“I’m 22 years old. There’s still a long way for me to go, a long stretch of career,” she said. “If anything happens, any kind of slip-up, it’s not really going to be a big deal, because I have a process and I have a long-term view of where I want to go.”

Which isn’t to say she expects a slip-up.

“I know that the Olympics wasn’t a fluke for me, because I have worked very hard to get to where I am,” Puig said. “I know the hours and the tears and the sweat and everything that’s been put into my practices. It’s been very difficult for me.

“But that moment, nobody will be able to take away.”

Even she considers that Olympic moment to be like something out of a movie script. When spectators chanted “Si se puede!” (“Yes you can!” in Spanish) during the final against the second-ranked Kerber, Puig flashed back to a scene from the film “Miracle” about the 1980 U.S. Olympic hockey team.

With fans roaring “U-S-A!” coach Herb Brooks tells his players: “Listen to them. That’s what you’ve done.” As Puig said Saturday, “I needed to listen to the crowd.”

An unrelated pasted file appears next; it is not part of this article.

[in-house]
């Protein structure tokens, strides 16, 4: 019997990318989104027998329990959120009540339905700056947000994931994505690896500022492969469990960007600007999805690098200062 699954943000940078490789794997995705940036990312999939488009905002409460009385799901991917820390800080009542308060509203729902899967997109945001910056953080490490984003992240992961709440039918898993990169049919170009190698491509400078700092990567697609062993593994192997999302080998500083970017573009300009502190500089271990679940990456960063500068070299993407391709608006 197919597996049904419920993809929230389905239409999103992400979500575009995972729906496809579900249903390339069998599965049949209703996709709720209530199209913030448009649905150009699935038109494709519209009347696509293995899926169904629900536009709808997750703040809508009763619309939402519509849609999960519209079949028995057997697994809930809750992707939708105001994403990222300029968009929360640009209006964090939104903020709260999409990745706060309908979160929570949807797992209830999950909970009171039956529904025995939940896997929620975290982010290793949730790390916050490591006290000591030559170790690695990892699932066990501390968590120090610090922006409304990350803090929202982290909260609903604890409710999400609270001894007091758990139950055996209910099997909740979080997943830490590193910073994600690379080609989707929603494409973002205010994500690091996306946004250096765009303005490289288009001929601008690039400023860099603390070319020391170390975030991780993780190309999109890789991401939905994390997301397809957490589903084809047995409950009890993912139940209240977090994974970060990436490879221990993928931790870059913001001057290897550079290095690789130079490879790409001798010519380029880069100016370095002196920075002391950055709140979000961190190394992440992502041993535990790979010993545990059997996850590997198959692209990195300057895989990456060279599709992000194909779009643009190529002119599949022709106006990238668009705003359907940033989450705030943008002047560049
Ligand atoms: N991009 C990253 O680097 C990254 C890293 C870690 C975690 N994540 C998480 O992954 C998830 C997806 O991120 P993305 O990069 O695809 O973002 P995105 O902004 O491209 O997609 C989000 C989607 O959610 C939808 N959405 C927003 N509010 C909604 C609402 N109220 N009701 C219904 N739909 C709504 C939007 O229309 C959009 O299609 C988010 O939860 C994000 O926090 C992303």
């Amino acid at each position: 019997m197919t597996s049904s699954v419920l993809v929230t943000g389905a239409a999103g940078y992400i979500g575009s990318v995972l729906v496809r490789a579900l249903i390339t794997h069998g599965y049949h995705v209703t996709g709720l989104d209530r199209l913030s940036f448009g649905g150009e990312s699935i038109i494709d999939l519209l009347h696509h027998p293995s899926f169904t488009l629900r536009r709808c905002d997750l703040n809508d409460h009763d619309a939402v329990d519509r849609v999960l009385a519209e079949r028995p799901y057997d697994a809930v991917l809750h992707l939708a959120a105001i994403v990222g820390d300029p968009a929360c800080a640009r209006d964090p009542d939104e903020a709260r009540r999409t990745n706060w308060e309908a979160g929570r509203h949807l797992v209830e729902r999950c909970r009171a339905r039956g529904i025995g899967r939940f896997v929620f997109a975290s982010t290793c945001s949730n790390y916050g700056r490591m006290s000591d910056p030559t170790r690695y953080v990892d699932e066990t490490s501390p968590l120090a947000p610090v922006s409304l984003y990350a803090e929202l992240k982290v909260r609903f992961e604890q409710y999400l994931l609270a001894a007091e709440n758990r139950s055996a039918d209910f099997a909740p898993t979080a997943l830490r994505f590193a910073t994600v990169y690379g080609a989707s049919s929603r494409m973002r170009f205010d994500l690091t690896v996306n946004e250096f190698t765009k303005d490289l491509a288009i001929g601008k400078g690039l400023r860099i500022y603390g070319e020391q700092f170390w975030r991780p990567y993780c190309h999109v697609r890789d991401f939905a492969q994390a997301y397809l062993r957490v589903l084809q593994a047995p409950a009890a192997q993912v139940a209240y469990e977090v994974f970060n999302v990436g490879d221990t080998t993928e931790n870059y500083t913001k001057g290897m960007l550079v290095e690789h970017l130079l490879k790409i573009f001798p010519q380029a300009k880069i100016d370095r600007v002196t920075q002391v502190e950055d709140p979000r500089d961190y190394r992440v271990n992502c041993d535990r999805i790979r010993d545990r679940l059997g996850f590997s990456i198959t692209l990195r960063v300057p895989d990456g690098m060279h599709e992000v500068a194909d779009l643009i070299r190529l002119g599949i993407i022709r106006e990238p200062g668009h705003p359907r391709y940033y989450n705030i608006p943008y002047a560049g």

Her gold might not have been quite as unlikely as the Miracle on Ice, but it wasn’t too far off. The night after her victory, Puig slept with the medal on her nightstand, waking up every few hours to make sure it was real. She still feels the need to check up on it during the day.

“I see the videos and I’m like, ‘Did this really just happen?'” Puig said.

When they showed the clip of her medal ceremony when she was honored in Puerto Rico, she started crying again. Through it all, she insisted Saturday, she felt she kept her focus, knowing the U.S. Open was looming.

After Rio, Puig spent some time with her family in Miami, where she lives. Then it was on to the island “where the big party was waiting.” It’s been hard to squeeze in sleep and alone time and practice — all the things she needs to recover from one big event and prepare for another.

Puig faces 60th-ranked Zheng Saisai, who upset Agnieszka Radwanska at the Olympics, in the first round Monday. She originally wasn’t seeded at Flushing Meadows, which meant she could have faced a top player in her opening match, but she moved up to the final seed when Sloane Stephens withdrew because of an injury Friday.

It’s the first time Puig has been seeded at a major, and in what was a breakthrough season even before her golden moment, she’s starting to grow comfortable with those sorts of roles.

“I feel like I finally understand what I’m doing when it comes to tennis,” she said.